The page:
At the Gold Coast SUNS, there’s a big focus on a player’s off-field engagement.

Whether it’s through a university course, trade or business venture, the club stresses a high importance on balancing football with off-field life. 

For SUNS draftee Jy Farrar, his off-field passion is painting.

The Indigenous 2019 draftee comes from Halls Creek in Western Australia, and says encouragement from his Hale School teachers in Perth helped him develop his love for art. 

“I’ve always had an artistic background and always used to like drawing as a kid,” Farrar told SUNS Media. 

“I didn’t really start getting into paints until I had good art teachers around me at school and they influenced me and helped me unlock it and better use it with all the colours.

“I started getting into dot painting style around Year 10 and up to Year 12 and painted a whole heap of stuff that you wouldn’t ordinarily see with a bit of a narrative behind it.”

It’s been some time since Farrar last painted, but a chat with SUNS coaches and Personal Excellence staff inspired him to jump back in.

“I sort of dropped away from the paintbrush after school then literally picked it back up the other week,” he said.

“They talked about a whole heap of stuff like trying to find that balance between footy and something outside of footy.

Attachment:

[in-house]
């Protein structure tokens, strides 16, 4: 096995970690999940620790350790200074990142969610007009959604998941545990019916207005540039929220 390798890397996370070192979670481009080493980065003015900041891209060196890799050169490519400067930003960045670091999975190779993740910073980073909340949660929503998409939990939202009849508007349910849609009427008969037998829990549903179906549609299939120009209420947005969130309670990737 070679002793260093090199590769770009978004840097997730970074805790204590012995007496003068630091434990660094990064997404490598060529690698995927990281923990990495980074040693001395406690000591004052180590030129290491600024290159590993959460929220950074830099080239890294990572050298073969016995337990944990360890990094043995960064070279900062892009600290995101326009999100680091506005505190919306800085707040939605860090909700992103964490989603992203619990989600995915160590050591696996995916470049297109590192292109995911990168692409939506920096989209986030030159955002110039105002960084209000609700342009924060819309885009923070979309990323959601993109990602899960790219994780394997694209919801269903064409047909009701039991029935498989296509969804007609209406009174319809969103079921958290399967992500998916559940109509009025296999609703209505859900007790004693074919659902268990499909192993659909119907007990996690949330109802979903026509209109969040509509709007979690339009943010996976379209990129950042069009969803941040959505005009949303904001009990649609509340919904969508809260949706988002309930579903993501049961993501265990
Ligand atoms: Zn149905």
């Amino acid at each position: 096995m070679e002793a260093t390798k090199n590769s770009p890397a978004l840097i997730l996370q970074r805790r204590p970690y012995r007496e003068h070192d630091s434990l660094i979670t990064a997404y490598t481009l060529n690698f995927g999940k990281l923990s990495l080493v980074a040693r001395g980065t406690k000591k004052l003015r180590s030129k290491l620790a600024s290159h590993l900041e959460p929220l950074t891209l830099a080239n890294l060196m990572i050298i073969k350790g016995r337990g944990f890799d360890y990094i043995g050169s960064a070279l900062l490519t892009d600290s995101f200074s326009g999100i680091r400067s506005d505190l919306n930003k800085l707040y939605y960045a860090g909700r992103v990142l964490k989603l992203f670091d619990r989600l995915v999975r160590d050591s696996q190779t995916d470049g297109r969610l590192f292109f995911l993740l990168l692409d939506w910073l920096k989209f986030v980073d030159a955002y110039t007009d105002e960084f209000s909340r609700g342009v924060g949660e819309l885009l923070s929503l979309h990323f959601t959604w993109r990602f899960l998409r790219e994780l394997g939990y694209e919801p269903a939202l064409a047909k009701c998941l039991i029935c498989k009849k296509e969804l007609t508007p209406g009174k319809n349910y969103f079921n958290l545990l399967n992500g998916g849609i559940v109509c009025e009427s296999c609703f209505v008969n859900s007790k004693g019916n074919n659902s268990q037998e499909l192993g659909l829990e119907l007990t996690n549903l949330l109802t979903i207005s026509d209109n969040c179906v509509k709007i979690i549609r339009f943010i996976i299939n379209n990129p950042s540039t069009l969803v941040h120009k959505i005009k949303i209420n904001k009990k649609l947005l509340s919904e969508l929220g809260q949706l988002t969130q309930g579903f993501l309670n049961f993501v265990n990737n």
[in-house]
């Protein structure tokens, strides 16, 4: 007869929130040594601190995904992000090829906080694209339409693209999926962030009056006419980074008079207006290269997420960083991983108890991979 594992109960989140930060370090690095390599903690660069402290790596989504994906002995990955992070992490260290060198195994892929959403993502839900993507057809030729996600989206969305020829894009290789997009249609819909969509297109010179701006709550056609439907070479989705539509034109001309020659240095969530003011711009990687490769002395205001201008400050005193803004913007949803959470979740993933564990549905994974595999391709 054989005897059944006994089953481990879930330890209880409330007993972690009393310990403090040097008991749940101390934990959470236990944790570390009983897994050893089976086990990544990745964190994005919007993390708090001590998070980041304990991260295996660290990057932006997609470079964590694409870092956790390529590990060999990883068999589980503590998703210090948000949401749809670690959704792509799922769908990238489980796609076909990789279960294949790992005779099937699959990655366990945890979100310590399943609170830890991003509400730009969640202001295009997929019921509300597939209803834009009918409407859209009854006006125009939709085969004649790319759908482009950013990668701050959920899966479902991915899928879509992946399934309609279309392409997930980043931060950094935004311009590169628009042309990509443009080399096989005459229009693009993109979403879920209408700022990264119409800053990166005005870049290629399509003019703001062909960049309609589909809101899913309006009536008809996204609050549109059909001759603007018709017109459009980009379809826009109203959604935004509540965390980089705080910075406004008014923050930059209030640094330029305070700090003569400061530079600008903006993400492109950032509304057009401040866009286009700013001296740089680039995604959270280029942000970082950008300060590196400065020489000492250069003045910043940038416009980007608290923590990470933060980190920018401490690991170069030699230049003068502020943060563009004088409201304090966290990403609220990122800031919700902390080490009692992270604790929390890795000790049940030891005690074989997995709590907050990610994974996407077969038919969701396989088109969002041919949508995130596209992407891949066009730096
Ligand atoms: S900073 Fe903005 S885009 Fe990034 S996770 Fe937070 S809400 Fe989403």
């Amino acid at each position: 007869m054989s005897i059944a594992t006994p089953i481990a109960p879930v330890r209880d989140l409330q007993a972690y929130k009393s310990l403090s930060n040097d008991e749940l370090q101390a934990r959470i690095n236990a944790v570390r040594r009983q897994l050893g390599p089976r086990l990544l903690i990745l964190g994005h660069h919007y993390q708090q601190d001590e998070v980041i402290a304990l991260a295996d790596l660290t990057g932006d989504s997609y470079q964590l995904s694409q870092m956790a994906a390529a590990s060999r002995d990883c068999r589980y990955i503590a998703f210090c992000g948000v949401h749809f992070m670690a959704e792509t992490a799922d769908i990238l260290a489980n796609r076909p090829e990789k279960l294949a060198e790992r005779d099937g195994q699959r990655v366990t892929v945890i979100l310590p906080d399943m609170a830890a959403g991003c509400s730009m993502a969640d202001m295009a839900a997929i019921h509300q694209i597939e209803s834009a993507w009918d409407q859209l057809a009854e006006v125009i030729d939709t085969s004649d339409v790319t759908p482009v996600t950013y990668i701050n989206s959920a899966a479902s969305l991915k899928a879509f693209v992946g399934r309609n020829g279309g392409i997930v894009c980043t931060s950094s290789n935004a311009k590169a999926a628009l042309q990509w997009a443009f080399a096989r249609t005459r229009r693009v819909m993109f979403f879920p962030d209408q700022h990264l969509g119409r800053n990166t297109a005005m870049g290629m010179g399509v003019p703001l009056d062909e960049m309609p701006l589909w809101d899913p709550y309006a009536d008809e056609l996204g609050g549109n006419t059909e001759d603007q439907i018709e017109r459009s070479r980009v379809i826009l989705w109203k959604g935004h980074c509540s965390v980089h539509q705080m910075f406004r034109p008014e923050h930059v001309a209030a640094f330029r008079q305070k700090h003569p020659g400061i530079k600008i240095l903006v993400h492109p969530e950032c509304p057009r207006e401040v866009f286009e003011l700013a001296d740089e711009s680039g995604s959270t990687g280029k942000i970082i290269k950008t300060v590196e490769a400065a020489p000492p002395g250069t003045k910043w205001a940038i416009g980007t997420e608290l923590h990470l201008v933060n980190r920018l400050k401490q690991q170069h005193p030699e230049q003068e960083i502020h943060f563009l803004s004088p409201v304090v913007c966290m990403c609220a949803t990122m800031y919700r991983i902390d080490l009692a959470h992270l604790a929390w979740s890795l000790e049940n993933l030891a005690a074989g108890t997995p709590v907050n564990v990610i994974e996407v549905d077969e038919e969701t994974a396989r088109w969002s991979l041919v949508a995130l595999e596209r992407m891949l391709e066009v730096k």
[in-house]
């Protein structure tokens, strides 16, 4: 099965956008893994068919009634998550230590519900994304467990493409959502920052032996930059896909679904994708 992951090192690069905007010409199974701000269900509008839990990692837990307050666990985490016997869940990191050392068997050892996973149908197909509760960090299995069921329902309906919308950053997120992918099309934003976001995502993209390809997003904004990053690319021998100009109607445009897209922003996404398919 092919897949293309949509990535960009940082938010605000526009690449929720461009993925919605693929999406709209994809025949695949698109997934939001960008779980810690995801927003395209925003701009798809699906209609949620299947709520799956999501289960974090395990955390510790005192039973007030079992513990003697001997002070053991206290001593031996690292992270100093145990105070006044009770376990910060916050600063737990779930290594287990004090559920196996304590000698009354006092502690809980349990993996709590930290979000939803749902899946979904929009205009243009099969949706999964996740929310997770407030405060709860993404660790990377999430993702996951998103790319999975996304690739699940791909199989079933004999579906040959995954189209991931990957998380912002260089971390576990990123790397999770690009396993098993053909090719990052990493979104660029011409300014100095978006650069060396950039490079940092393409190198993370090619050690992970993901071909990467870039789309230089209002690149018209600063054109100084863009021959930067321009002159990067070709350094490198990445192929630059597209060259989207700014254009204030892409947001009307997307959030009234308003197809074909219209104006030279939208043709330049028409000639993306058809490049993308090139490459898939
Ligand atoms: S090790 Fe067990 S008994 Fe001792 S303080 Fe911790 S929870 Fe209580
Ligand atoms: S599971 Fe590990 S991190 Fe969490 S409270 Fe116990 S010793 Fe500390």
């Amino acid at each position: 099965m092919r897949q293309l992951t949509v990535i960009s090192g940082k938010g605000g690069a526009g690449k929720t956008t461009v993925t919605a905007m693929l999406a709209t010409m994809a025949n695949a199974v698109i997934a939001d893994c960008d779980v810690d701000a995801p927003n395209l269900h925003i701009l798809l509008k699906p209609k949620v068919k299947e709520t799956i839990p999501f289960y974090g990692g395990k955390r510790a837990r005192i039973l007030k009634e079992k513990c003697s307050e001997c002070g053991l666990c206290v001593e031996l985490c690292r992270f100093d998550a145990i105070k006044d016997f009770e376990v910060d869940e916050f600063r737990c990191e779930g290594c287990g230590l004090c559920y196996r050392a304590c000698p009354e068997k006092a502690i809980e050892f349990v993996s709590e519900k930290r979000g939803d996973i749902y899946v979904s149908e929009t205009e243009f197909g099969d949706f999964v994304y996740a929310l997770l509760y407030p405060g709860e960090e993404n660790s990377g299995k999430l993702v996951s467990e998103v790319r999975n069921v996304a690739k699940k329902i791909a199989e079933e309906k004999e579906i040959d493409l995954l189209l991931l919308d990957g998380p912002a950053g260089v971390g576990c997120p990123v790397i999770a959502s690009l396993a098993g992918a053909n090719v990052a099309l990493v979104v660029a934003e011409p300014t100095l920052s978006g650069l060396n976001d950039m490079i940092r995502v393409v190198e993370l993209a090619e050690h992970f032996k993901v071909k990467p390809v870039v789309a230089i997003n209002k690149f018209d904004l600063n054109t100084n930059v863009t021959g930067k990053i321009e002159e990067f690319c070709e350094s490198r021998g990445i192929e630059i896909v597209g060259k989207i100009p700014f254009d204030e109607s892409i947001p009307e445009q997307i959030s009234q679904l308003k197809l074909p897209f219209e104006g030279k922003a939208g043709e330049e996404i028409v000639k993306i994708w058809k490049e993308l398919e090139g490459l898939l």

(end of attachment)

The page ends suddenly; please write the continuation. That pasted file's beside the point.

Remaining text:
“I just thought I’d go back to my roots and do something that I really enjoyed doing - I sort of found it was an escape from football.

“Things can get so hectic at times that you have to find that escape and that’s what brought me back to painting.”

Farrar’s preferred method is an Indigenous dot style painting – something he’s practiced many times in the art rooms at school. 

His Indigenous totem is a snake – which is very strongly represented in cutural works from his region in West Kimberley.

Since returning to the canvas, he’s painted a dot-style snake which tells a story of his home. 

“There’s no better way of expressing my culture than art,” he said. 

“Obviously I’m proud to be Indigenous and proud of my heritage and my culture, it means a lot.”

Farrar says he plans to continue to paint throughout his first season on an AFL list.

And his work is in high demand as well.

After posting a photo of his painting on his Instagram, he’s had requests for more paintings from family and friends back home.

He even hopes to one day supply Indigenous artwork to display around the club. 

It’s a big passion of his, and the 23-year-old also believes this style of art holds a great importance amongst society.

“Outside of footy I want to keep it up and keep painting to find that balance between life and football,” he says. 

“It’s good because not many people know about it here up on the Gold Coast. 

“The more we can teach it the better. 

“We can give people a better understanding of us as people and our culture and everything like that. 
“I think it’s a good way to connect with people.”